IMG_20170527_111808_395Our cruise had a great variety of entertainment on board in the evenings including singers, comedians, dancers and west end theatre style shows. I would advise that you arrive within plenty of time for these shows as the venues do fill up very quickly! I highly recommend that you do see the theatre shows on board as they are amazing & will really add something special to your holiday. One of the shows we watched was all about musicals & featured music and dance routines from many different productions.

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I think that’s about it for now but if I think of anything else I’ll add it in later. If you have any questions then please feel free to leave a comment or tweet me @KateIsCoveting. Thanks for reading!

 

 

 

 

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Travel/Lifestyle

Our Mini-Break Escape to Cornwall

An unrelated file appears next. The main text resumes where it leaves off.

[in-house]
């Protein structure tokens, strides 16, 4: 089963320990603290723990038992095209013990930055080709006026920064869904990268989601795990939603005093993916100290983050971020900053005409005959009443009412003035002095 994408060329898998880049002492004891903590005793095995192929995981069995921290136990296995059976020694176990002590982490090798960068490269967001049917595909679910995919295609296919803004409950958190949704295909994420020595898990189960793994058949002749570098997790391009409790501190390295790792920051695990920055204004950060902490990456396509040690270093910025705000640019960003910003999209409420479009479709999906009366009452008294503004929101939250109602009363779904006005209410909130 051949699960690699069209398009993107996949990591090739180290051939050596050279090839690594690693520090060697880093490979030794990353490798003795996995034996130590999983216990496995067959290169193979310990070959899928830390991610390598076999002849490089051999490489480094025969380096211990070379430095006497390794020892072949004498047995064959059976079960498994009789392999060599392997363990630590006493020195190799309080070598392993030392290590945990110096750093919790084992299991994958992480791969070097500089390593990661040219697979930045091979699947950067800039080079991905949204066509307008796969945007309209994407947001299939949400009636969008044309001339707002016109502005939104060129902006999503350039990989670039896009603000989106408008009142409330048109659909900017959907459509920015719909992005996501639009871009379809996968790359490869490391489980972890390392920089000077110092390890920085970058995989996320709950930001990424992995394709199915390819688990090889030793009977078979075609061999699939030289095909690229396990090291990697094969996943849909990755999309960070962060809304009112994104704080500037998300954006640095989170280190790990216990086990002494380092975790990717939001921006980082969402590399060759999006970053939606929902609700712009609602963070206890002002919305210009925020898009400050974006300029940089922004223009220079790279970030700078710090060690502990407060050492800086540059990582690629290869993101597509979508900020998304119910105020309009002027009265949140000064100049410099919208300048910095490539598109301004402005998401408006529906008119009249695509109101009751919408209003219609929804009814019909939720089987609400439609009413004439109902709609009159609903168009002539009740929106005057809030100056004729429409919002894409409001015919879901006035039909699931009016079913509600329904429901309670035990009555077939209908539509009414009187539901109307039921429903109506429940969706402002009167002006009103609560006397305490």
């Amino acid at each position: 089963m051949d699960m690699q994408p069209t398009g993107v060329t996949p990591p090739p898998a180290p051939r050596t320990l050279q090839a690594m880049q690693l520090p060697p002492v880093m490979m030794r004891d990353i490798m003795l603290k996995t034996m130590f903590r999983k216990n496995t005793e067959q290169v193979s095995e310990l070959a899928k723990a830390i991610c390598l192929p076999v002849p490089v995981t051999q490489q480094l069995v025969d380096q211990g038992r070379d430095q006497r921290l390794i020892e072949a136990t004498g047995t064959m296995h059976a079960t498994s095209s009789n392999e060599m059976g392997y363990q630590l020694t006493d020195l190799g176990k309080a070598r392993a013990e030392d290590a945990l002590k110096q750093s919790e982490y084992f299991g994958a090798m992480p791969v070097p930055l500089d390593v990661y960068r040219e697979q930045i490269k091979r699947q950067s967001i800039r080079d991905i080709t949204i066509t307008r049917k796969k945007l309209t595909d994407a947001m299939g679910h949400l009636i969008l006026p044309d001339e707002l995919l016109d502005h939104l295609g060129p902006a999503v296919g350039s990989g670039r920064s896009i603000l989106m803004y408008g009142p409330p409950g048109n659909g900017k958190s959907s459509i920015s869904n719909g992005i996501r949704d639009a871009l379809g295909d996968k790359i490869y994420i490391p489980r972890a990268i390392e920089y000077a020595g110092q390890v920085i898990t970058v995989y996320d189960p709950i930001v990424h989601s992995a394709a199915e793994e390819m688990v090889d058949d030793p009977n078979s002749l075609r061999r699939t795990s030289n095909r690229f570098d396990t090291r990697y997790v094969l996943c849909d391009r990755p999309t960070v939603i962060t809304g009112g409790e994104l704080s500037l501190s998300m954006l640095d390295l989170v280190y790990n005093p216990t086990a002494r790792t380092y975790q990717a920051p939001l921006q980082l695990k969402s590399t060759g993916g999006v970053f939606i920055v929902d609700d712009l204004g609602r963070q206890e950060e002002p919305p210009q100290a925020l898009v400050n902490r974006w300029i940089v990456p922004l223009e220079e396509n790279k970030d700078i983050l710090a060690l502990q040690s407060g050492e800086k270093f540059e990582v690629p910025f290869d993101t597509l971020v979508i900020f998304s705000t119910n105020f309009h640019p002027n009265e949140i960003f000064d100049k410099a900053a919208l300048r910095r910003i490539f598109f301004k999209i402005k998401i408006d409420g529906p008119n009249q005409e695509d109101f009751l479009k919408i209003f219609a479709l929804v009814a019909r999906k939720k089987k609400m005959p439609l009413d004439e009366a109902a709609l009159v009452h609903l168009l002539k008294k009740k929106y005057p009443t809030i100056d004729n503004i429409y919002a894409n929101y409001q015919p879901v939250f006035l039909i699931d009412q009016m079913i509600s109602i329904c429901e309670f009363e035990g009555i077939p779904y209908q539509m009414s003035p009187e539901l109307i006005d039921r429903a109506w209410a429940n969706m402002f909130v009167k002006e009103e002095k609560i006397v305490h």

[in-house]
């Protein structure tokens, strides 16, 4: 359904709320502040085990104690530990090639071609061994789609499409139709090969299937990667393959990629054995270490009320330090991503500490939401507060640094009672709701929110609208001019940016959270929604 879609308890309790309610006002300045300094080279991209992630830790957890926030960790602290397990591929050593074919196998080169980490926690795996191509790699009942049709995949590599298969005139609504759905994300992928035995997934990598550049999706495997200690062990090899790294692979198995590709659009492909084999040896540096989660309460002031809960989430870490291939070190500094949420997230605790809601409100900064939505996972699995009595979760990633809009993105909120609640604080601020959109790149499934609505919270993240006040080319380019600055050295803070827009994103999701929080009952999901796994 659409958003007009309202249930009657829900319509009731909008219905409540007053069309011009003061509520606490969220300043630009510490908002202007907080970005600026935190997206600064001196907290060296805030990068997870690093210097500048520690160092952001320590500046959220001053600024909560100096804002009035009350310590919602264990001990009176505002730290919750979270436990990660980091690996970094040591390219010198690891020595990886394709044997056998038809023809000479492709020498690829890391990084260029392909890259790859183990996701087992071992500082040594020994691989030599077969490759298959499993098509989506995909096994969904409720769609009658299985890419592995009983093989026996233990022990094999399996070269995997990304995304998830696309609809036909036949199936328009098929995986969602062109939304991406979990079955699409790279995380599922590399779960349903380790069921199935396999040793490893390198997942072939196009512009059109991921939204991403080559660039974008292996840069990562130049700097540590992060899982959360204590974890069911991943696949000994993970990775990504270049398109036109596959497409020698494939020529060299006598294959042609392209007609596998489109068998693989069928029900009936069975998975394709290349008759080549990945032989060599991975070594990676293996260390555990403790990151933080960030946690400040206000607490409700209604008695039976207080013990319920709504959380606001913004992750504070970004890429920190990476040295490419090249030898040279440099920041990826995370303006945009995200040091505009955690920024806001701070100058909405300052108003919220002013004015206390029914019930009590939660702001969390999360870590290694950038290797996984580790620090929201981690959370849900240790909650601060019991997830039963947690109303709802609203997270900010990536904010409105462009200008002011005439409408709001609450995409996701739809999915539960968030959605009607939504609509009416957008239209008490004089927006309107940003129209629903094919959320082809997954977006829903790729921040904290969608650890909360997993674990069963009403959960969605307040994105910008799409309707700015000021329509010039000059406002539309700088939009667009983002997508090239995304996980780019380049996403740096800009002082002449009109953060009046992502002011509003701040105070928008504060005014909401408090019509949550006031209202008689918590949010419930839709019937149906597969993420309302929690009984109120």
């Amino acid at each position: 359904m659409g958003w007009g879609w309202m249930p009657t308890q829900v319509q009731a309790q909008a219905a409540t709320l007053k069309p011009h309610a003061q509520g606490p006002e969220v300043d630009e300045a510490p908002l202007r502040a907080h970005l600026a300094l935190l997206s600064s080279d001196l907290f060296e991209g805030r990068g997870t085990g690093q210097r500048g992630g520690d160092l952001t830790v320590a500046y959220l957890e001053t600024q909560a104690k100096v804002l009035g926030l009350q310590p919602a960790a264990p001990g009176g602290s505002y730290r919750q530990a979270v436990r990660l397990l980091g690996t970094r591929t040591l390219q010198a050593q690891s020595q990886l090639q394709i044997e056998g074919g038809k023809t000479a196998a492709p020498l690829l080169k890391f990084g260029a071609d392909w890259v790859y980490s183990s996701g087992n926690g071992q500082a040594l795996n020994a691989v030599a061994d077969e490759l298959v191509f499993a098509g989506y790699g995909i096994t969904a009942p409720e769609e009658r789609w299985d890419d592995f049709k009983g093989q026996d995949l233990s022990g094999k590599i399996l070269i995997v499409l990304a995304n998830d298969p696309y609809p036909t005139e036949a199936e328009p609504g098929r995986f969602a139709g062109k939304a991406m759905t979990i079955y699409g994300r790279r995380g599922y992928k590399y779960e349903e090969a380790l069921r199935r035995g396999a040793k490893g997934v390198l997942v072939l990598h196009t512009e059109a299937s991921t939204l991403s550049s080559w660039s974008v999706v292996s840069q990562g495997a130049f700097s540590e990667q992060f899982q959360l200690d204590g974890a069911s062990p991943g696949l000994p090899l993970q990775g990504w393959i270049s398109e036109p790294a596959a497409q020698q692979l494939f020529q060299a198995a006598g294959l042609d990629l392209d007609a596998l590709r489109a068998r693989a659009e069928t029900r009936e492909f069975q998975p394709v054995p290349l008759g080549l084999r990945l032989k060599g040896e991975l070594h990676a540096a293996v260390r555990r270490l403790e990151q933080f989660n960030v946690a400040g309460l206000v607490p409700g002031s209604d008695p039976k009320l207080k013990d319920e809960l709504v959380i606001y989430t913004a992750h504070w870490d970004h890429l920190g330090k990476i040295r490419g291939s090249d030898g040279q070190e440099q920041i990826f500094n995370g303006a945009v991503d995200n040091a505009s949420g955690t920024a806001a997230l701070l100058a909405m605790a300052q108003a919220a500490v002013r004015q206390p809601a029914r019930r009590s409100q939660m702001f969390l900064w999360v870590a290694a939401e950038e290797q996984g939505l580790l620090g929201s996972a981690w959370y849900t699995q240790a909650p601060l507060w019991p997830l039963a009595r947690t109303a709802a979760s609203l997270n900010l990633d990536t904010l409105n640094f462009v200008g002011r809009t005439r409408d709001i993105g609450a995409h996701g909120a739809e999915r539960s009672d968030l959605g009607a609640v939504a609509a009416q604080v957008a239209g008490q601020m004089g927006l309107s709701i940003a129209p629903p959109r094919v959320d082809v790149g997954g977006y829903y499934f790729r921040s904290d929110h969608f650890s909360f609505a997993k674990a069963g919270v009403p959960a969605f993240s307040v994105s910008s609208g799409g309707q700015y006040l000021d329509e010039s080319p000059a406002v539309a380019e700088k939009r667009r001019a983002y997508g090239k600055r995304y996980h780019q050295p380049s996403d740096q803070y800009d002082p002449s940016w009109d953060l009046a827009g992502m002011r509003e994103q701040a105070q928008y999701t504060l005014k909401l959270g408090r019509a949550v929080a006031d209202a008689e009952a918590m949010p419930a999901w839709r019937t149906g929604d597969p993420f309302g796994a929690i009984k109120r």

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Some times too much is happening all at once and you decide you could really do with a little break and that’s exactly what my boyfriend, Jon & I did. I’ve been having bad mobility & health problems for a long while now & they still don’t seem to be getting better despite having surgery & hydrotherapy. So as you can imagine this is very irritating and hard for both of us. Plus Jon had a few months of doing really intense overtime (12 hours a day for 13 days. He only had one day off every two weeks!) My diary was full but not because of a hectic & happy social life, it was full of hospital appointments, hydrotherapy sessions, visits to the doctor etc. Basically neither of us had anything to look forward to & both felt exhausted so we thought it would be a great time to book a mini break, especially as spring was on the horizon we were hoping we might get some good weather!